Tuesday, June 07, 2005

Choosing One's Writing Tools Carefully

It ain’t easy.

Writing a history of part of WWII is really putting together a collection of endnotes, citations, and index items. A novel is much easier. You just string chapters together. But when writing a history with MSWord, you have to become proficient in several areas.

For one thing, if you install endnotes after every chapter and then string the chapters together, the endnotes tend to flow to the last chapter, not the one they are associated with. It is hell to get them to go where they are needed, and make them stay there.

For another thing, constructing an index is not for the faint-hearted. Only the writer who has an urgent message that will save the world should attempt indexing. All others should retire in fear and trembling. Life is too short for indexing or for cheap wine.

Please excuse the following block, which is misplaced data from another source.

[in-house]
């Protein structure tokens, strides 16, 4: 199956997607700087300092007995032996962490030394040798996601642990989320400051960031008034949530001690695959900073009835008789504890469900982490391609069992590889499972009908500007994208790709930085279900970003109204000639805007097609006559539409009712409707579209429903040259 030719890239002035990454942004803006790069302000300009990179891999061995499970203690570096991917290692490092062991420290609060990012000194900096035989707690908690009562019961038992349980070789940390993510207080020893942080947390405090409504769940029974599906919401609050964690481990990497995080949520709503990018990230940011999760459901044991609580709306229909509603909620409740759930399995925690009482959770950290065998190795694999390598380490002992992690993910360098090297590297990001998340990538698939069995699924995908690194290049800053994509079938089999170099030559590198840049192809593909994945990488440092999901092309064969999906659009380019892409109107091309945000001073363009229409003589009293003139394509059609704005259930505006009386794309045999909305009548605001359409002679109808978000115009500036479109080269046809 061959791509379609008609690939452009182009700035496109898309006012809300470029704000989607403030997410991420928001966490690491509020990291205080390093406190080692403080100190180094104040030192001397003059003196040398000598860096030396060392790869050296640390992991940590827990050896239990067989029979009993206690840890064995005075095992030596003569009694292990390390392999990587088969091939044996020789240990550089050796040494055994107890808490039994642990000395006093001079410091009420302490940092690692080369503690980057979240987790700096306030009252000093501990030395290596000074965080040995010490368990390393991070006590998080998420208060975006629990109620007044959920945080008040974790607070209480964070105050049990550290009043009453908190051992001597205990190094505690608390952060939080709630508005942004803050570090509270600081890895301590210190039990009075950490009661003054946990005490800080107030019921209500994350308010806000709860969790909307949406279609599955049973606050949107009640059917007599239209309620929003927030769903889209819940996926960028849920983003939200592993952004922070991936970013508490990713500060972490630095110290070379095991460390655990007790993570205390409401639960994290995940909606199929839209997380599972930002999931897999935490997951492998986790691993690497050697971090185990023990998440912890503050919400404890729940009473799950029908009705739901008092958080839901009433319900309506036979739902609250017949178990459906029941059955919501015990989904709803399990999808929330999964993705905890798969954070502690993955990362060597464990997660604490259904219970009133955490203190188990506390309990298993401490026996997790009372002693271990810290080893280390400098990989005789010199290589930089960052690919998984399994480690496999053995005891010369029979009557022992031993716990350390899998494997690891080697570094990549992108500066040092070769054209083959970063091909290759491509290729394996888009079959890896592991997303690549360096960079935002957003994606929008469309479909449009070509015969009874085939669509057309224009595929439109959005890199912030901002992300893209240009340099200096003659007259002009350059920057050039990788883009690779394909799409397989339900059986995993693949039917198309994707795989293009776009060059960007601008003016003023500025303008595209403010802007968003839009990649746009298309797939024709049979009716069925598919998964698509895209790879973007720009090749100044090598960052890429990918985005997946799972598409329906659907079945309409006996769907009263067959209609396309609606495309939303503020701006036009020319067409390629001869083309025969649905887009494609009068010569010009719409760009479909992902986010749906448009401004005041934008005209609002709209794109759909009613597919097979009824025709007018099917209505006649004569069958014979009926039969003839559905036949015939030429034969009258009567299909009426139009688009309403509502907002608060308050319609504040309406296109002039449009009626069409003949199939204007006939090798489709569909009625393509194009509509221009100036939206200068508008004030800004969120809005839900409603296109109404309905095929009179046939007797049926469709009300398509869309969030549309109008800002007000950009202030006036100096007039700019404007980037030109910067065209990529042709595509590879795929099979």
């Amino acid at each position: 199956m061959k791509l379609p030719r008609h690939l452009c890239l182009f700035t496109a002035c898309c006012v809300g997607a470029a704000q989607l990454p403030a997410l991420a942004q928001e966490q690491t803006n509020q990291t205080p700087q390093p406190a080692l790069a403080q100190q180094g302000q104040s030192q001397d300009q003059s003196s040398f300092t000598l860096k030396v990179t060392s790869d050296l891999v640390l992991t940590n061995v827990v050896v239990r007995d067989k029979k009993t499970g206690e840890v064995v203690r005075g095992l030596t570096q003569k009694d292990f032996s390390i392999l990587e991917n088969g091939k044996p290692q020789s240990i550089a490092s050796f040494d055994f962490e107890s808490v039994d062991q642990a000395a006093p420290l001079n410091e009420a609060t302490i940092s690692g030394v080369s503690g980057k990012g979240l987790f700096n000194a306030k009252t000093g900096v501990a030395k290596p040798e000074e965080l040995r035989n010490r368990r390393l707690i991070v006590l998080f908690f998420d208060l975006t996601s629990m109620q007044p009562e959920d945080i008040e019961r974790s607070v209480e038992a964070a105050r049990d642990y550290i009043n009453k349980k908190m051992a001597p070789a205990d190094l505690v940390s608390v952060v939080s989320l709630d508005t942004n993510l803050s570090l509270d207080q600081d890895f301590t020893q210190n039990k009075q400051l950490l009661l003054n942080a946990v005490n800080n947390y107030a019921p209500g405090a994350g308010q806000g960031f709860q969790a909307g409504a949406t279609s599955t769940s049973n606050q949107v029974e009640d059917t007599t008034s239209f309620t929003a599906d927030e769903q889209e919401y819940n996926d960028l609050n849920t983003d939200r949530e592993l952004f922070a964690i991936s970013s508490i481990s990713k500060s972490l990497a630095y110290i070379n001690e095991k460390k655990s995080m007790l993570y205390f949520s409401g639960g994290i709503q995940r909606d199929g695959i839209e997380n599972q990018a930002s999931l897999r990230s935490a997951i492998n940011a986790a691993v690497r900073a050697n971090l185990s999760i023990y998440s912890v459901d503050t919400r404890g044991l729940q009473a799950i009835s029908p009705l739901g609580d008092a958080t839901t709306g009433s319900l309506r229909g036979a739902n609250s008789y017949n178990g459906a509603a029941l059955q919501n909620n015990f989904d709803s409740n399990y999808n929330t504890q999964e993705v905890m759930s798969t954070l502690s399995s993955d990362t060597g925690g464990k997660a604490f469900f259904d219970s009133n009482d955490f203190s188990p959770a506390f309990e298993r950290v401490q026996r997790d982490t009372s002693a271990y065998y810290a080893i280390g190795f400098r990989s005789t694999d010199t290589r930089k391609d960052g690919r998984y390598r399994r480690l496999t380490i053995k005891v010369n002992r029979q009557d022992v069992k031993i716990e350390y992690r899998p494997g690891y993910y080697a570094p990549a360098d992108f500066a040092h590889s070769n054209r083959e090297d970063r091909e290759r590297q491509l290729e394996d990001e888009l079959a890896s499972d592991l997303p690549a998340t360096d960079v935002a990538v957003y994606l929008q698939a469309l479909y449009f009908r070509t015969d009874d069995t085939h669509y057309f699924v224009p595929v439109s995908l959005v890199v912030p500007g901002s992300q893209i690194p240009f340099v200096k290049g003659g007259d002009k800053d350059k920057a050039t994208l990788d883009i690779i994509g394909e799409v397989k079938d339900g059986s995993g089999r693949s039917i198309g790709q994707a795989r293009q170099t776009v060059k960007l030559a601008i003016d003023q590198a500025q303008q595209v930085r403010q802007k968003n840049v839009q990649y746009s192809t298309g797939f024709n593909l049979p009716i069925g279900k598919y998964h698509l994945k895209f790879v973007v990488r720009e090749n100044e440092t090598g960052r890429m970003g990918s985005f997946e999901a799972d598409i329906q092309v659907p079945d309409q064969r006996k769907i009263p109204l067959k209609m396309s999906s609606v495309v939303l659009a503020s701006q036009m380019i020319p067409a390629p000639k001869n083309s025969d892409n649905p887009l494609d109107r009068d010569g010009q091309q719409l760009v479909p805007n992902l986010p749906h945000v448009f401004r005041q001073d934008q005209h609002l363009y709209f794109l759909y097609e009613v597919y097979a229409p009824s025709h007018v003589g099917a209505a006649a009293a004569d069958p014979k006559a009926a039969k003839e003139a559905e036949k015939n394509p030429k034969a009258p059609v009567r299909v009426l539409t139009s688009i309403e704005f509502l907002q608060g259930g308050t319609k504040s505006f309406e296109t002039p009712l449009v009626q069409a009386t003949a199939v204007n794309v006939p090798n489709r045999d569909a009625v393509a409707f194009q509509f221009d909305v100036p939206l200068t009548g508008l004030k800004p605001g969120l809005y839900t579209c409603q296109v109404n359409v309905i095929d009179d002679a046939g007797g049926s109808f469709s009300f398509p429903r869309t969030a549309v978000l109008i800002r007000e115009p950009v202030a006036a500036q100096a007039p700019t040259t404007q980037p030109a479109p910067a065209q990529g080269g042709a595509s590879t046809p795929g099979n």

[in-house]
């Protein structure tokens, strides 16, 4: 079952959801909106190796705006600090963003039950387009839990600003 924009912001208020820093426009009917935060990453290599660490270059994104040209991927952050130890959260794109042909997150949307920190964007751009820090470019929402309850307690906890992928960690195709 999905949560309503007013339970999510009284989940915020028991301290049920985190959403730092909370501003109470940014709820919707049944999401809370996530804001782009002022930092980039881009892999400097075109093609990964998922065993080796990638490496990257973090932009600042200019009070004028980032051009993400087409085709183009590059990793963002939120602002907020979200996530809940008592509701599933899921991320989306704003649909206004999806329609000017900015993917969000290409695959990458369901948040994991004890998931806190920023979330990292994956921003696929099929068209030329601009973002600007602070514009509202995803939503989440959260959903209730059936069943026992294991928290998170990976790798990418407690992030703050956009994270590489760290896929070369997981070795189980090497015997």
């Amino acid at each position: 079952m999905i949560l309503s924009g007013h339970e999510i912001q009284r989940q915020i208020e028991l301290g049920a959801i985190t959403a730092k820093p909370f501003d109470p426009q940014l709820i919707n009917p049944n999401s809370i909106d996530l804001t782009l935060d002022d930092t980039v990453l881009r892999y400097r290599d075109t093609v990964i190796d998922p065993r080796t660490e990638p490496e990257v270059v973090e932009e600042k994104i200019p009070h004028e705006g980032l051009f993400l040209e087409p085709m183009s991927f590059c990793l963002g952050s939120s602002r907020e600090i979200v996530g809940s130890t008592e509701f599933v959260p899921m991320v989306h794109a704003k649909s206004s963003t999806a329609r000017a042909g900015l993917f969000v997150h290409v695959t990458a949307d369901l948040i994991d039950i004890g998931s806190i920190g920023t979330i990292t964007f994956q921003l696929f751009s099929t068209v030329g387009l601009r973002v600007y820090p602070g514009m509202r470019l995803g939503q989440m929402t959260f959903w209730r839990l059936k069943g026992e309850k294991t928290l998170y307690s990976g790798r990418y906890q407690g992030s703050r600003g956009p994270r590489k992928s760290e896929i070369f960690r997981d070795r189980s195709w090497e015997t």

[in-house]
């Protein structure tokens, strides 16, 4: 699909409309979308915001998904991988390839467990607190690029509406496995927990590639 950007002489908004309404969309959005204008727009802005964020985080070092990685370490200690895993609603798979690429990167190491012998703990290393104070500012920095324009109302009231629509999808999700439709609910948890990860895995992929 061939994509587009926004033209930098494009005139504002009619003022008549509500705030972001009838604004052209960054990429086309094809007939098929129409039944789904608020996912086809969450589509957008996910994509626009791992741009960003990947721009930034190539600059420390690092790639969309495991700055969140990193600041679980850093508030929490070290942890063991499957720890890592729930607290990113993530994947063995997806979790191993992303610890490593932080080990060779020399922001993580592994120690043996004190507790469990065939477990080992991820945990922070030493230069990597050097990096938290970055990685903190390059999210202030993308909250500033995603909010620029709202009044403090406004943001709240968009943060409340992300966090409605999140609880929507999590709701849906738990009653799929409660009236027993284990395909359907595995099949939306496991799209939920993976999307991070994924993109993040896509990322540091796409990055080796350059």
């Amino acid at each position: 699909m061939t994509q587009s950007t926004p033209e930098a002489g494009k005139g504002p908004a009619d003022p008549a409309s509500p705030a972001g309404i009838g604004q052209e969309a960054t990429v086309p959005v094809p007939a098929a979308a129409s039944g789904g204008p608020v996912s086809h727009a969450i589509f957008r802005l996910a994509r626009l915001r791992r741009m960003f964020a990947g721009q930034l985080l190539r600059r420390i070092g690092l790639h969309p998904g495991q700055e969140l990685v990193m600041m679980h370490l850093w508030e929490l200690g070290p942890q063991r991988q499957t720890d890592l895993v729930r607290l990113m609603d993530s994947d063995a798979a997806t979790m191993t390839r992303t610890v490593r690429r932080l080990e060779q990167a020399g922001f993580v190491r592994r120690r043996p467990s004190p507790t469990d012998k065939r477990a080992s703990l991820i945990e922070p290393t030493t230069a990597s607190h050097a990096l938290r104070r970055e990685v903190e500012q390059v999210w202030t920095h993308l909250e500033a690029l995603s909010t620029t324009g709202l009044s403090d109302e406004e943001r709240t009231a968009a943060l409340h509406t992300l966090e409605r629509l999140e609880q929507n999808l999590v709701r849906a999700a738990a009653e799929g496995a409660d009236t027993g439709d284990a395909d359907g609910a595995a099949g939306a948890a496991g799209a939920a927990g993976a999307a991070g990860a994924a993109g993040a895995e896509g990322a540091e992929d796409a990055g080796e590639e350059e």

The wonderful writer Wendell Berry once told me that a computer would not help him write any better (than he does now). It wouldn’t help him index anything he wrote, either. Now I know why he writes poetry, essays and novels exclusively. Those works require no indexes.

I know two textbook writers. So when I came to the point in my history-writing exercise where I needed to assemble my book, I consulted with them. They did use a computer but didn’t use MSWord, so they were no help. Indexing was a mystery to them as well. I suppose they hired someone to do the indexing for them. But they wanted me to tell them how I assembled the chapters and indexed the book as soon as I found out.

Now I don’t know whether to give the information to them or to sell it. I don’t want to be a salesman. I don’t want to be an MSWord technician, either. All I want to do was write.

I wonder if Wendell were understating the case? A computer might not help me to write better. In fact, computers use so much of my time that there isn’t much left for writing.

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